“But then this lower league club, Greenock Morton, told me ‘Hey – we’re really a first division club’ and asked me to sign with them. They said I’d be in the shop window and they offered me a three year contract worth more than any other player outside the Old Firm. I weighed up my options and I figured that at least I’d be in the shop window.”

    “But then, I wasn’t in the shop window. I wasn’t in the shop window in Scotland and I wasn’t in the shop window in Australia – and it really took the wind out of me.”

    “By the time I finished there I was 28 years old and all the love of the game was gone. It all amounted for nothing. I was lost in the Australian market, they’d forgotten.”

    “It took the wind out of me. And I called it quits. And I regret it every single day of my life. It’s demons now that I have to fight – and it’s not easy – and I’m thankful for my family, for my wife that has to put up with me.”

    “I’ve since then I started up a couple of businesses; because I’m a competitive person with drive. But deep down I know it’s not who I really am – football is who I really am.”

    “It’s been hard, it’s been really difficult. People say you shouldn’t be defined by anything in particular. But how can you say that when all that you’ve ever done and all you’ve ever known is one thing since you were six years old. How do you turn around and say that’s not who I am?”

    “It’s all of my experiences now that that I’ve had outside of football have made me a more complete person than football ever could on its own – ever.”

    Maisano now owns a chain of gyms – Alien Fitness – in the Rosebud region of Victoria. However, this burgeoning gym empire wasn’t something that he had ever planned on.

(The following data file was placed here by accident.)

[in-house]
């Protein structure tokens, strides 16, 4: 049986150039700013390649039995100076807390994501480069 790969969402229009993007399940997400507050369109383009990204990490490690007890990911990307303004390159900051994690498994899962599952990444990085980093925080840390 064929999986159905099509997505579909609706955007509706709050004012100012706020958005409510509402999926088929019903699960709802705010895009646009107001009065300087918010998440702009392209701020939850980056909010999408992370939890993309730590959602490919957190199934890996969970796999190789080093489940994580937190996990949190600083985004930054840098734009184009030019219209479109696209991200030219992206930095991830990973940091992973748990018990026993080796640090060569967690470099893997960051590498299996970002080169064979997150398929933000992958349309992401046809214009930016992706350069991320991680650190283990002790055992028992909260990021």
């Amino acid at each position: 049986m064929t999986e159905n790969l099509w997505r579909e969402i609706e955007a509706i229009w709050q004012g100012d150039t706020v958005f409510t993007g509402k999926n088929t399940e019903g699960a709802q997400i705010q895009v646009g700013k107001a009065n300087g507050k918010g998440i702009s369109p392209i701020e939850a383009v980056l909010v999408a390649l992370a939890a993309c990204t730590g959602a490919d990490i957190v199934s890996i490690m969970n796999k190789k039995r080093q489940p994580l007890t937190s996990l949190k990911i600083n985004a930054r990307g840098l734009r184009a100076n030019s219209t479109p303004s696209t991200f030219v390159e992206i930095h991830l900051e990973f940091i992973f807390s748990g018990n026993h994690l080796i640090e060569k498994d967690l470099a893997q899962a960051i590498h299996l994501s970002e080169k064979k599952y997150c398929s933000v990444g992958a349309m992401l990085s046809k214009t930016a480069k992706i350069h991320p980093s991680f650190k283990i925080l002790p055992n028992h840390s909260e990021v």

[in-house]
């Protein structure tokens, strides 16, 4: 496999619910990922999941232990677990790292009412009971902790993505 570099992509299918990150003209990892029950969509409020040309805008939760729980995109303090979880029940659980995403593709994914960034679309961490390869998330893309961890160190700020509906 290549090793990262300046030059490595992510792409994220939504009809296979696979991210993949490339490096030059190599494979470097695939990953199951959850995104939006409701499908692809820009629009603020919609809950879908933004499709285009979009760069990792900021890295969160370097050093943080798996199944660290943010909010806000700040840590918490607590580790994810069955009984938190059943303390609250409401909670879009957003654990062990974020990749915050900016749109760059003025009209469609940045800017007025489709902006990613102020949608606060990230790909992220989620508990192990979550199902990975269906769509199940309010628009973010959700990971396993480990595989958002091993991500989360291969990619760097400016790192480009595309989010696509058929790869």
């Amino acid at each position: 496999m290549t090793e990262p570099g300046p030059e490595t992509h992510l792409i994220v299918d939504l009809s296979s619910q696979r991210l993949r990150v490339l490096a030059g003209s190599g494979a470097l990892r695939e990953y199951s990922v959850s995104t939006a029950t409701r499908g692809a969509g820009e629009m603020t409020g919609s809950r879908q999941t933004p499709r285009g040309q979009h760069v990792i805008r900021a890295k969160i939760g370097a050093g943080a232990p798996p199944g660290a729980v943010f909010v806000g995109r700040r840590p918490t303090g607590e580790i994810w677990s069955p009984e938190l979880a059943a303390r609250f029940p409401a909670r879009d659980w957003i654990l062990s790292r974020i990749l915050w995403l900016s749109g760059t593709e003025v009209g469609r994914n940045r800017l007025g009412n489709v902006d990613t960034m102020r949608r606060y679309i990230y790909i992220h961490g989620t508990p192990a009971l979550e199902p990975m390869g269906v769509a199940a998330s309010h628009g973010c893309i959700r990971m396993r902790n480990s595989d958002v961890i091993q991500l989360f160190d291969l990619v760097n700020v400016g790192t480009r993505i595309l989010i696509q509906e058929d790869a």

“It [the fitness industry] was something I had to find on my own. I had no plans. For me I was going to be a multi-millionaire football player playing at the top level and not having to worry about anything after the age of 35.”

    “Stopping football was a massive reality check. I had a house that’s mortgage was based on my football wages and suddenly you go into the real world and you’re on a minimum wage. You just don’t know what to do.”

    Being interviewed whilst attending the PFA’s induction ceremony for young footballers at the Stamford Plaza Hotel in Melbourne, Maisano offered some frank advice to the next generation of Australian talent.

    “If you want to be a football player you need to give it everything you have and aim to be the best as whatever level you want to play at. Give it 100% to be at that level but do not stop, as a person, do not stop learning. Keep on developing yourself. Personal development is massive. And you’ve got to implement it – it’s pointless learning something and not implementing it.”

    “Ultimately we are, first and foremost, human beings so we need to know how to handle any sort of situation. Be 100% committed to things that will develop you as a sportsman and as a person.”